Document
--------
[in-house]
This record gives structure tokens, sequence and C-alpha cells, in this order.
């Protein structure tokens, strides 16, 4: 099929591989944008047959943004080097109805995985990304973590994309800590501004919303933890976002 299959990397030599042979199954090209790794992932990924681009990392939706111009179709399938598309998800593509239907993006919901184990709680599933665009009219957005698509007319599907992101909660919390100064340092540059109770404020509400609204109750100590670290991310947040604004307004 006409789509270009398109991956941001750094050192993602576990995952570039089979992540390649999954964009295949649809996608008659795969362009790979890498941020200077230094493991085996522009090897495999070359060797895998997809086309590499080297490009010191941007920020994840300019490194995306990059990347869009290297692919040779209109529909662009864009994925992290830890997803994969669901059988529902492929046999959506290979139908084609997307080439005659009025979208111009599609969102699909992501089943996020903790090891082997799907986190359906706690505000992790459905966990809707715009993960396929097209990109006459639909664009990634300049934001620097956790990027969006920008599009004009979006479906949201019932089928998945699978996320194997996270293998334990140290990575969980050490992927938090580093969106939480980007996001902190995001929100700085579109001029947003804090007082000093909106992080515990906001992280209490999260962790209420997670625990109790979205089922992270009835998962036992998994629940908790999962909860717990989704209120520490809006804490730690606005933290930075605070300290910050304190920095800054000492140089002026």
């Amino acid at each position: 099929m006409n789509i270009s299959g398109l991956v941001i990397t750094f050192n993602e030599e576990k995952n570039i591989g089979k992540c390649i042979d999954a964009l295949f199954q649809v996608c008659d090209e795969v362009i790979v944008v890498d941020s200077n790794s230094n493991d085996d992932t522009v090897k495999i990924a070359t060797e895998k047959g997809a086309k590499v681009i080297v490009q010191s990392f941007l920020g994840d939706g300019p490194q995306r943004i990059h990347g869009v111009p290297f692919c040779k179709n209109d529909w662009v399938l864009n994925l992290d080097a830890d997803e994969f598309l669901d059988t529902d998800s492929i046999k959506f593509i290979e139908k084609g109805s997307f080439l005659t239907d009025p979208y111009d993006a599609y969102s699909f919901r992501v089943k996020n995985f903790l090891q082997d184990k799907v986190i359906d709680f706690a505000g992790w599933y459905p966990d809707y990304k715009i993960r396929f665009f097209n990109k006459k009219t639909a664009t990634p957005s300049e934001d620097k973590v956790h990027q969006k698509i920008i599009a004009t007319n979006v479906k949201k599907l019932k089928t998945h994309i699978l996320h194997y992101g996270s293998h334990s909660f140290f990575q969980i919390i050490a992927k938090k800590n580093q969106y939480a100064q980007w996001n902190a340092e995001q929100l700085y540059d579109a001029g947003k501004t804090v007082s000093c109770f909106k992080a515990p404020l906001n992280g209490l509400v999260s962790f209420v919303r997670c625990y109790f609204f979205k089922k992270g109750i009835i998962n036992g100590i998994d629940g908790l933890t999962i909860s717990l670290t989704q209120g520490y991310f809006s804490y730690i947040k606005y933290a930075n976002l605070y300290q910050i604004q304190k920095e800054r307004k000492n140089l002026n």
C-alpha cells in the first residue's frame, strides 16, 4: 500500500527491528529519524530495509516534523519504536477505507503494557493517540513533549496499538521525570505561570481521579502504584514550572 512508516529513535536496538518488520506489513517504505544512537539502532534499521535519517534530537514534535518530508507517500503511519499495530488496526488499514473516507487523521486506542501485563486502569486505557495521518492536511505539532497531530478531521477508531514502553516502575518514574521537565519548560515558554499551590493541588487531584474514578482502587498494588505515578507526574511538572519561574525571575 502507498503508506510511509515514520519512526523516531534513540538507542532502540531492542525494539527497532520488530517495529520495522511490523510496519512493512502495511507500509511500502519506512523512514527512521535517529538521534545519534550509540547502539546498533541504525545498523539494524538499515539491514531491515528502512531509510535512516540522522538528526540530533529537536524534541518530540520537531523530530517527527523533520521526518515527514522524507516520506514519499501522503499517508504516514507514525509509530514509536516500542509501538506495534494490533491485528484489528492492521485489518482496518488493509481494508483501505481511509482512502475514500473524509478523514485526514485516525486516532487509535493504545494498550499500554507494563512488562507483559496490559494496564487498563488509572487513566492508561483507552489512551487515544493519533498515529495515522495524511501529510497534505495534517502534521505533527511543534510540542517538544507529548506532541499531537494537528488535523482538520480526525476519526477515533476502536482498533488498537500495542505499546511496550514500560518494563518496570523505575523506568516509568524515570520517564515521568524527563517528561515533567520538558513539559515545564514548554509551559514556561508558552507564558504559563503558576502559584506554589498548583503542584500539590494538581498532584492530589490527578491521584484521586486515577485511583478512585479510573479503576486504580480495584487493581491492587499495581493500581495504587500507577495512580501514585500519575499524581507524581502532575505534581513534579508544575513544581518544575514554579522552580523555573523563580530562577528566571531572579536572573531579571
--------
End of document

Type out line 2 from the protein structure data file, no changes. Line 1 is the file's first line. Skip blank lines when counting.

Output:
This record gives structure tokens, sequence and C-alpha cells, in this order.